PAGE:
However disastrous the figures might have been be, Tidjane Thiam kept his cool.
The chief executive of Credit Suisse reported Thursday that the Swiss bank recorded a net loss of 3 billion Swiss francs (around €2.7 billion; $3 billion) for 2015, following write-downs of billions on the investment bank and unexpectedly high litigation costs last year.
“We are not pleased with the losses, but they’re manageable,” Mr. Thiam said, attempting to boost morale. “Our performance won’t be measured by daily share prices, but by what we will have achieved in three years.”
However, investors are clearly not so patient. Shares plummeted to their worst levels since 1992, down more than 12 percent by Thursday afternoon.
Both Mr. Thiam’s comments, and the ensuing share price collapse were a familiar refrain: It may be some consolation to Mr. Thiam that things aren’t going much better for his competitors. Credit Suisse’s dismal figures are just the latest bad news to be announced by European banks in recent days.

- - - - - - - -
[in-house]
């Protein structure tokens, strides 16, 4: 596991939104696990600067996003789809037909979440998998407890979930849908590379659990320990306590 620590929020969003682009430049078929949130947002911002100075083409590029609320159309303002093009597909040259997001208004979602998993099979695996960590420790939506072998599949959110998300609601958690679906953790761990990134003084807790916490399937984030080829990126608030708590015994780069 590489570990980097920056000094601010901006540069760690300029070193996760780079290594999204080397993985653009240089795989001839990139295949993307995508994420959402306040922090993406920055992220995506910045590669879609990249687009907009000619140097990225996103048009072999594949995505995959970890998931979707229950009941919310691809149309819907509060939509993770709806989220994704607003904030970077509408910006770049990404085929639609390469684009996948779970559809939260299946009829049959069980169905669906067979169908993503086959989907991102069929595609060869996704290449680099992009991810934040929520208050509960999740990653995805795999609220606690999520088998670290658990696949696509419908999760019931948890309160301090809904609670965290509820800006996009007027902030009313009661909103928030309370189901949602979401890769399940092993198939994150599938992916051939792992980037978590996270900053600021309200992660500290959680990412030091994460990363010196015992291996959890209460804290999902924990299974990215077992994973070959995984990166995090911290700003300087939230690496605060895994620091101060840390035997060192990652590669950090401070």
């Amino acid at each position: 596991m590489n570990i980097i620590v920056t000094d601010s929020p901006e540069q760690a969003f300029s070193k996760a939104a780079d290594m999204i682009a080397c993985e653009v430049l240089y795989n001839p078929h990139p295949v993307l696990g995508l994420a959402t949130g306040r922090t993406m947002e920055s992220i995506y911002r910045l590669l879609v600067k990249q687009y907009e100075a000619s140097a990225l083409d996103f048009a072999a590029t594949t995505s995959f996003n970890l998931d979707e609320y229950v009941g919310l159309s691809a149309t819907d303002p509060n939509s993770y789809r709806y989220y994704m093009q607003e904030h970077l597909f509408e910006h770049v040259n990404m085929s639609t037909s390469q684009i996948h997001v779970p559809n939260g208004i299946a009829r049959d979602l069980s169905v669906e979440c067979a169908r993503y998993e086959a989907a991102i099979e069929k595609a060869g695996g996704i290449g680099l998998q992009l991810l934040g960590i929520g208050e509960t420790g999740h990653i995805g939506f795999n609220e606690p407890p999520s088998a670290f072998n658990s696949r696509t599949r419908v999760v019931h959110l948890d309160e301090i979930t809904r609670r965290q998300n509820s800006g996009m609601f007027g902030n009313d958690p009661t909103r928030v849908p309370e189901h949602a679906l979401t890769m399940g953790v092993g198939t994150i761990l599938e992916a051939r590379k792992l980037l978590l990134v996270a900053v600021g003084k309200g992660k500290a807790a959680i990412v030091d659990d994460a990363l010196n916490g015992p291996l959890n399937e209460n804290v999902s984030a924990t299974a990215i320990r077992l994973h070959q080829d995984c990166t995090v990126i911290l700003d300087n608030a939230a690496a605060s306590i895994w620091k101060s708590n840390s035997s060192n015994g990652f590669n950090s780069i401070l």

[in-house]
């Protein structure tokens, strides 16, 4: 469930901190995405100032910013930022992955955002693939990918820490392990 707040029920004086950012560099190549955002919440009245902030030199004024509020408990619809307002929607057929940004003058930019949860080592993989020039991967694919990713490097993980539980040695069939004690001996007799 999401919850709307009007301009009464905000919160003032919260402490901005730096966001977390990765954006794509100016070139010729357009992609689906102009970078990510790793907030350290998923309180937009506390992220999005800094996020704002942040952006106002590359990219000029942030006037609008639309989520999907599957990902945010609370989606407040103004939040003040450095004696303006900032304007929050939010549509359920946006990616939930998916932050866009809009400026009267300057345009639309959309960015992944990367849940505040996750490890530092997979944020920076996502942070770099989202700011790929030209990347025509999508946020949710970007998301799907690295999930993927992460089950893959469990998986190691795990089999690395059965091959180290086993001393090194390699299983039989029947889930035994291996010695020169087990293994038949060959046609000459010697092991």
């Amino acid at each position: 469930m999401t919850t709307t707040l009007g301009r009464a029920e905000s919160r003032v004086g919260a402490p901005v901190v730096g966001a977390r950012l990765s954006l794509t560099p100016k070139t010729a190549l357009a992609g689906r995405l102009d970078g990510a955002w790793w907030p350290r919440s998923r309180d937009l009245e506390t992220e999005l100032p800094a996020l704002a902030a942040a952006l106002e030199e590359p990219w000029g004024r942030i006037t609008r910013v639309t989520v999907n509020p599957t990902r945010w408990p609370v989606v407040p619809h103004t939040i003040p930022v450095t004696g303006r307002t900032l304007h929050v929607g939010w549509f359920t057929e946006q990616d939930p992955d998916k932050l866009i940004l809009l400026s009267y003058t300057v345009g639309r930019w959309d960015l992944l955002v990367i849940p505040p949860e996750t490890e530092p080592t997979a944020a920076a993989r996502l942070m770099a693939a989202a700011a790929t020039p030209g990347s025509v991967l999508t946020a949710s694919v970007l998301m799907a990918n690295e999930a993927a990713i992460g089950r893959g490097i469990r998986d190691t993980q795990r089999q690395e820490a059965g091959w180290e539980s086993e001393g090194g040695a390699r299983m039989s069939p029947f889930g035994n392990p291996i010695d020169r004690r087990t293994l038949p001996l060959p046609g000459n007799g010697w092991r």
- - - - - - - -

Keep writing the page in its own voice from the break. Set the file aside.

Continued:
Deutsche Bank, the German market leader, posted a record loss of €6.8 billion. Chief Executive John Cryan’s warnings that things will remain tough for the coming years sent the bank’s share price to a record low. High costs for the bank’s deep restructuring, and billions in legal fines are likely to weigh on profits until at least 2018.
Restructuring measures have also swallowed up billions at British bank Barclays. In Italy, billions in bad loans on banks’ books have fueled distrust across the entire financial sector since the start of the year, from large players like Unicredit to smaller crisis-riddled banks like Monte del Paschi.
Falling profits, high restructuring costs, costly penalties for past mistakes: The same reasons are causing malaise at many major European banks. The entire sector is being punished on the stock markets as a result. The MSCI Europe Banks index has slid 21 percent since the beginning of the year, with many investors giving all financial stocks a wide berth.